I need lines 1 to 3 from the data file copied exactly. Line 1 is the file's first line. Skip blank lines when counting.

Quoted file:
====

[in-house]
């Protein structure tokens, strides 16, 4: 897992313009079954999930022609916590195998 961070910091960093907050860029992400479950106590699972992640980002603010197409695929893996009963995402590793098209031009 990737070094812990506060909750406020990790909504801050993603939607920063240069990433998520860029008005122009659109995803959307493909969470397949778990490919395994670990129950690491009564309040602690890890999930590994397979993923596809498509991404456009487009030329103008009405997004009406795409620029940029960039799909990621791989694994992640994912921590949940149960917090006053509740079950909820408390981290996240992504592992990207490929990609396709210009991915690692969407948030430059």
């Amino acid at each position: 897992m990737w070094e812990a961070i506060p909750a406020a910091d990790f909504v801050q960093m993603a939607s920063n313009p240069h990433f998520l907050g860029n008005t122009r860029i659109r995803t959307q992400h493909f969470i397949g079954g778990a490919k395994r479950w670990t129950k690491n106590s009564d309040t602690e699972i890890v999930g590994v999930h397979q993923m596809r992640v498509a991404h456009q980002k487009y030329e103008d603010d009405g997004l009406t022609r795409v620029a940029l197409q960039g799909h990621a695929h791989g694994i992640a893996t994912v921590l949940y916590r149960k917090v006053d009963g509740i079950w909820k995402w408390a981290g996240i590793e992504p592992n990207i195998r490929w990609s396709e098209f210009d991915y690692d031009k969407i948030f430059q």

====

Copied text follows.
[in-house]
């Protein structure tokens, strides 16, 4: 897992313009079954999930022609916590195998 961070910091960093907050860029992400479950106590699972992640980002603010197409695929893996009963995402590793098209031009 990737070094812990506060909750406020990790909504801050993603939607920063240069990433998520860029008005122009659109995803959307493909969470397949778990490919395994670990129950690491009564309040602690890890999930590994397979993923596809498509991404456009487009030329103008009405997004009406795409620029940029960039799909990621791989694994992640994912921590949940149960917090006053509740079950909820408390981290996240992504592992990207490929990609396709210009991915690692969407948030430059």
């Amino acid at each position: 897992m990737w070094e812990a961070i506060p909750a406020a910091d990790f909504v801050q960093m993603a939607s920063n313009p240069h990433f998520l907050g860029n008005t122009r860029i659109r995803t959307q992400h493909f969470i397949g079954g778990a490919k395994r479950w670990t129950k690491n106590s009564d309040t602690e699972i890890v999930g590994v999930h397979q993923m596809r992640v498509a991404h456009q980002k487009y030329e103008d603010d009405g997004l009406t022609r795409v620029a940029l197409q960039g799909h990621a695929h791989g694994i992640a893996t994912v921590l949940y916590r149960k917090v006053d009963g509740i079950w909820k995402w408390a981290g996240i590793e992504p592992n990207i195998r490929w990609s396709e098209f210009d991915y690692d031009k969407i948030f430059q």